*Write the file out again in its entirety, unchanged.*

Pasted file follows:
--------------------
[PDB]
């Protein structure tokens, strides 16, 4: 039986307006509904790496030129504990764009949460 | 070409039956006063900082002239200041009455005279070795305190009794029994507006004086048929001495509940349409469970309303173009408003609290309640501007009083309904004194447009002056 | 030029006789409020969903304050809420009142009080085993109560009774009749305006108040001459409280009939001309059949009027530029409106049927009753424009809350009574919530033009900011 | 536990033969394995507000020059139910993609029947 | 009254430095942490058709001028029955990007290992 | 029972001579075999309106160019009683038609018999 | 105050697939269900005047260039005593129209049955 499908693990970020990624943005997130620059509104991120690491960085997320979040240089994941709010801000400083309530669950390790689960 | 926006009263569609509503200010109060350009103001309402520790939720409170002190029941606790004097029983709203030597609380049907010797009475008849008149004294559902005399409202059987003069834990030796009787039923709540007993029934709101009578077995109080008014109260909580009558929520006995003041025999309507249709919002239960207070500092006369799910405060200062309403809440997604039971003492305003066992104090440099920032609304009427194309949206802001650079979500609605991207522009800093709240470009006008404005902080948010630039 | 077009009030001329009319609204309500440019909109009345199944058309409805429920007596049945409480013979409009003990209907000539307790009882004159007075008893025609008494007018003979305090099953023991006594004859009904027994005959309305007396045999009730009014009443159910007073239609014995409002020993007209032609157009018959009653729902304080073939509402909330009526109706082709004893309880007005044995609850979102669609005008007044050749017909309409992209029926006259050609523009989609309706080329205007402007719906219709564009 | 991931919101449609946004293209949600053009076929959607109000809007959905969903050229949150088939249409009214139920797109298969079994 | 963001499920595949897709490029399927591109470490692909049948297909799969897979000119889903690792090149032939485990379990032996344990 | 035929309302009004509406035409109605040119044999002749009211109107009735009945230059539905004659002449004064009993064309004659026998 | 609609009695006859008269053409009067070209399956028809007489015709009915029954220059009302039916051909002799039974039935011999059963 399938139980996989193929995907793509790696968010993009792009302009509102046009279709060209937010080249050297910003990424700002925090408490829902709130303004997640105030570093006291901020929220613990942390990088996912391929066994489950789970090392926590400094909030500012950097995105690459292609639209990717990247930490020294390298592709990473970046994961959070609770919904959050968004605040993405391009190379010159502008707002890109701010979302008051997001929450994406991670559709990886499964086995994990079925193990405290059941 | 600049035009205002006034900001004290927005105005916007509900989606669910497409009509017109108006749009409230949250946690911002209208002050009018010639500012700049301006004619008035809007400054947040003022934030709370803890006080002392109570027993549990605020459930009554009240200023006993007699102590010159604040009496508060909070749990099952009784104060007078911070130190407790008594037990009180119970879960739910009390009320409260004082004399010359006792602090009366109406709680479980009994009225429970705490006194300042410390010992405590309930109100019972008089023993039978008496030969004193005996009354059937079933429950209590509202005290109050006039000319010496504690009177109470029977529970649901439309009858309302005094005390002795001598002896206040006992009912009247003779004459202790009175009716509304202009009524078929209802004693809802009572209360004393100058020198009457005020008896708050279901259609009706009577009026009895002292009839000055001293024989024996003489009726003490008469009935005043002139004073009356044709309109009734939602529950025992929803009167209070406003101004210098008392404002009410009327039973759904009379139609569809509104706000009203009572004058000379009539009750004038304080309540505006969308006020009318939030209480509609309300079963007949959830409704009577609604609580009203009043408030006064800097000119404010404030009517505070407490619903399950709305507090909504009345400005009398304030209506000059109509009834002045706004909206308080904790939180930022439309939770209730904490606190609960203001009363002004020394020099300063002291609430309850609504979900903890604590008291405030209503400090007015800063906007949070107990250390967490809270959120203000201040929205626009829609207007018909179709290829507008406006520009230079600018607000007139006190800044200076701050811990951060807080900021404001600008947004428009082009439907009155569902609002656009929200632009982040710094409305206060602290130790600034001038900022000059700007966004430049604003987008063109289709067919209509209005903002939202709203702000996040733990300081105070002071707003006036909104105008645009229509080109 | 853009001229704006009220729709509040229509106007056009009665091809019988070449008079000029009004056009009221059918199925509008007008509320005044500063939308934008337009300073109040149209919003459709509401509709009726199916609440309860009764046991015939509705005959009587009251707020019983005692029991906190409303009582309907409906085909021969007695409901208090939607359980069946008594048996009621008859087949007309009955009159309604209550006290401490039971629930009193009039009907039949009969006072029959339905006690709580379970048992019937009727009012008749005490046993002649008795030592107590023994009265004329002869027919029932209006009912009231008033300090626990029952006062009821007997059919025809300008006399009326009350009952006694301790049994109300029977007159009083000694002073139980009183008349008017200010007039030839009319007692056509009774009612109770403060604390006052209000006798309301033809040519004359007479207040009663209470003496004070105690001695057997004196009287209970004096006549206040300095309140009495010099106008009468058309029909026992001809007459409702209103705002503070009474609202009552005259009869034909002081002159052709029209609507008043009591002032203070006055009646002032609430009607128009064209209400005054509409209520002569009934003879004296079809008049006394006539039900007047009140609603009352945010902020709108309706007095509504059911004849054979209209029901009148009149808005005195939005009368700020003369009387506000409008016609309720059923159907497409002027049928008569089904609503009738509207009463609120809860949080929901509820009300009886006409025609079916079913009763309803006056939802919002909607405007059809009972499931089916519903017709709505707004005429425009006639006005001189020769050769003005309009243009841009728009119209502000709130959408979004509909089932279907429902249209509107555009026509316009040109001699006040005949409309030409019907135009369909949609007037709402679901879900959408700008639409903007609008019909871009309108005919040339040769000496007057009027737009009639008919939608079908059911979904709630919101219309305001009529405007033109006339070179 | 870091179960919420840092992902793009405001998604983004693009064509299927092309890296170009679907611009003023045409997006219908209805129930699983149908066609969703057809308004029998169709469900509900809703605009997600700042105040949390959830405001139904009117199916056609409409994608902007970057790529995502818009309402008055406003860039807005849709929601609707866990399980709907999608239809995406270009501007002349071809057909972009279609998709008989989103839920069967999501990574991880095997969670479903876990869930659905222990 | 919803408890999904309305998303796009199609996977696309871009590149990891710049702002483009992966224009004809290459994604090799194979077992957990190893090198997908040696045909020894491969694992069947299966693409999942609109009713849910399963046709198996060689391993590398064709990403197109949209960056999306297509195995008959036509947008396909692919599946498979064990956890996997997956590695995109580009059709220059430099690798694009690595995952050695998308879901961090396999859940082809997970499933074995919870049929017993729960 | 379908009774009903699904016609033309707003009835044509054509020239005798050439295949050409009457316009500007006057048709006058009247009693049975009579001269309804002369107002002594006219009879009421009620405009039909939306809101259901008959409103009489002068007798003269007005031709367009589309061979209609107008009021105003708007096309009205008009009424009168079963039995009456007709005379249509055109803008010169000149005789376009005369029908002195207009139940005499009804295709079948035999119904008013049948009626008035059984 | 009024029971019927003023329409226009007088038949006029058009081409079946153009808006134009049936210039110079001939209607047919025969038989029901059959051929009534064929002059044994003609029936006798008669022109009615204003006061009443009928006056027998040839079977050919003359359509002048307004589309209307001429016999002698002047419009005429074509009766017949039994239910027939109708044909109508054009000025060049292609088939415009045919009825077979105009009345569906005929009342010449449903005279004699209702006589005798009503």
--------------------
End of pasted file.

[PDB]
């Protein structure tokens, strides 16, 4: 039986307006509904790496030129504990764009949460 | 070409039956006063900082002239200041009455005279070795305190009794029994507006004086048929001495509940349409469970309303173009408003609290309640501007009083309904004194447009002056 | 030029006789409020969903304050809420009142009080085993109560009774009749305006108040001459409280009939001309059949009027530029409106049927009753424009809350009574919530033009900011 | 536990033969394995507000020059139910993609029947 | 009254430095942490058709001028029955990007290992 | 029972001579075999309106160019009683038609018999 | 105050697939269900005047260039005593129209049955 499908693990970020990624943005997130620059509104991120690491960085997320979040240089994941709010801000400083309530669950390790689960 | 926006009263569609509503200010109060350009103001309402520790939720409170002190029941606790004097029983709203030597609380049907010797009475008849008149004294559902005399409202059987003069834990030796009787039923709540007993029934709101009578077995109080008014109260909580009558929520006995003041025999309507249709919002239960207070500092006369799910405060200062309403809440997604039971003492305003066992104090440099920032609304009427194309949206802001650079979500609605991207522009800093709240470009006008404005902080948010630039 | 077009009030001329009319609204309500440019909109009345199944058309409805429920007596049945409480013979409009003990209907000539307790009882004159007075008893025609008494007018003979305090099953023991006594004859009904027994005959309305007396045999009730009014009443159910007073239609014995409002020993007209032609157009018959009653729902304080073939509402909330009526109706082709004893309880007005044995609850979102669609005008007044050749017909309409992209029926006259050609523009989609309706080329205007402007719906219709564009 | 991931919101449609946004293209949600053009076929959607109000809007959905969903050229949150088939249409009214139920797109298969079994 | 963001499920595949897709490029399927591109470490692909049948297909799969897979000119889903690792090149032939485990379990032996344990 | 035929309302009004509406035409109605040119044999002749009211109107009735009945230059539905004659002449004064009993064309004659026998 | 609609009695006859008269053409009067070209399956028809007489015709009915029954220059009302039916051909002799039974039935011999059963 399938139980996989193929995907793509790696968010993009792009302009509102046009279709060209937010080249050297910003990424700002925090408490829902709130303004997640105030570093006291901020929220613990942390990088996912391929066994489950789970090392926590400094909030500012950097995105690459292609639209990717990247930490020294390298592709990473970046994961959070609770919904959050968004605040993405391009190379010159502008707002890109701010979302008051997001929450994406991670559709990886499964086995994990079925193990405290059941 | 600049035009205002006034900001004290927005105005916007509900989606669910497409009509017109108006749009409230949250946690911002209208002050009018010639500012700049301006004619008035809007400054947040003022934030709370803890006080002392109570027993549990605020459930009554009240200023006993007699102590010159604040009496508060909070749990099952009784104060007078911070130190407790008594037990009180119970879960739910009390009320409260004082004399010359006792602090009366109406709680479980009994009225429970705490006194300042410390010992405590309930109100019972008089023993039978008496030969004193005996009354059937079933429950209590509202005290109050006039000319010496504690009177109470029977529970649901439309009858309302005094005390002795001598002896206040006992009912009247003779004459202790009175009716509304202009009524078929209802004693809802009572209360004393100058020198009457005020008896708050279901259609009706009577009026009895002292009839000055001293024989024996003489009726003490008469009935005043002139004073009356044709309109009734939602529950025992929803009167209070406003101004210098008392404002009410009327039973759904009379139609569809509104706000009203009572004058000379009539009750004038304080309540505006969308006020009318939030209480509609309300079963007949959830409704009577609604609580009203009043408030006064800097000119404010404030009517505070407490619903399950709305507090909504009345400005009398304030209506000059109509009834002045706004909206308080904790939180930022439309939770209730904490606190609960203001009363002004020394020099300063002291609430309850609504979900903890604590008291405030209503400090007015800063906007949070107990250390967490809270959120203000201040929205626009829609207007018909179709290829507008406006520009230079600018607000007139006190800044200076701050811990951060807080900021404001600008947004428009082009439907009155569902609002656009929200632009982040710094409305206060602290130790600034001038900022000059700007966004430049604003987008063109289709067919209509209005903002939202709203702000996040733990300081105070002071707003006036909104105008645009229509080109 | 853009001229704006009220729709509040229509106007056009009665091809019988070449008079000029009004056009009221059918199925509008007008509320005044500063939308934008337009300073109040149209919003459709509401509709009726199916609440309860009764046991015939509705005959009587009251707020019983005692029991906190409303009582309907409906085909021969007695409901208090939607359980069946008594048996009621008859087949007309009955009159309604209550006290401490039971629930009193009039009907039949009969006072029959339905006690709580379970048992019937009727009012008749005490046993002649008795030592107590023994009265004329002869027919029932209006009912009231008033300090626990029952006062009821007997059919025809300008006399009326009350009952006694301790049994109300029977007159009083000694002073139980009183008349008017200010007039030839009319007692056509009774009612109770403060604390006052209000006798309301033809040519004359007479207040009663209470003496004070105690001695057997004196009287209970004096006549206040300095309140009495010099106008009468058309029909026992001809007459409702209103705002503070009474609202009552005259009869034909002081002159052709029209609507008043009591002032203070006055009646002032609430009607128009064209209400005054509409209520002569009934003879004296079809008049006394006539039900007047009140609603009352945010902020709108309706007095509504059911004849054979209209029901009148009149808005005195939005009368700020003369009387506000409008016609309720059923159907497409002027049928008569089904609503009738509207009463609120809860949080929901509820009300009886006409025609079916079913009763309803006056939802919002909607405007059809009972499931089916519903017709709505707004005429425009006639006005001189020769050769003005309009243009841009728009119209502000709130959408979004509909089932279907429902249209509107555009026509316009040109001699006040005949409309030409019907135009369909949609007037709402679901879900959408700008639409903007609008019909871009309108005919040339040769000496007057009027737009009639008919939608079908059911979904709630919101219309305001009529405007033109006339070179 | 870091179960919420840092992902793009405001998604983004693009064509299927092309890296170009679907611009003023045409997006219908209805129930699983149908066609969703057809308004029998169709469900509900809703605009997600700042105040949390959830405001139904009117199916056609409409994608902007970057790529995502818009309402008055406003860039807005849709929601609707866990399980709907999608239809995406270009501007002349071809057909972009279609998709008989989103839920069967999501990574991880095997969670479903876990869930659905222990 | 919803408890999904309305998303796009199609996977696309871009590149990891710049702002483009992966224009004809290459994604090799194979077992957990190893090198997908040696045909020894491969694992069947299966693409999942609109009713849910399963046709198996060689391993590398064709990403197109949209960056999306297509195995008959036509947008396909692919599946498979064990956890996997997956590695995109580009059709220059430099690798694009690595995952050695998308879901961090396999859940082809997970499933074995919870049929017993729960 | 379908009774009903699904016609033309707003009835044509054509020239005798050439295949050409009457316009500007006057048709006058009247009693049975009579001269309804002369107002002594006219009879009421009620405009039909939306809101259901008959409103009489002068007798003269007005031709367009589309061979209609107008009021105003708007096309009205008009009424009168079963039995009456007709005379249509055109803008010169000149005789376009005369029908002195207009139940005499009804295709079948035999119904008013049948009626008035059984 | 009024029971019927003023329409226009007088038949006029058009081409079946153009808006134009049936210039110079001939209607047919025969038989029901059959051929009534064929002059044994003609029936006798008669022109009615204003006061009443009928006056027998040839079977050919003359359509002048307004589309209307001429016999002698002047419009005429074509009766017949039994239910027939109708044909109508054009000025060049292609088939415009045919009825077979105009009345569906005929009342010449449903005279004699209702006589005798009503």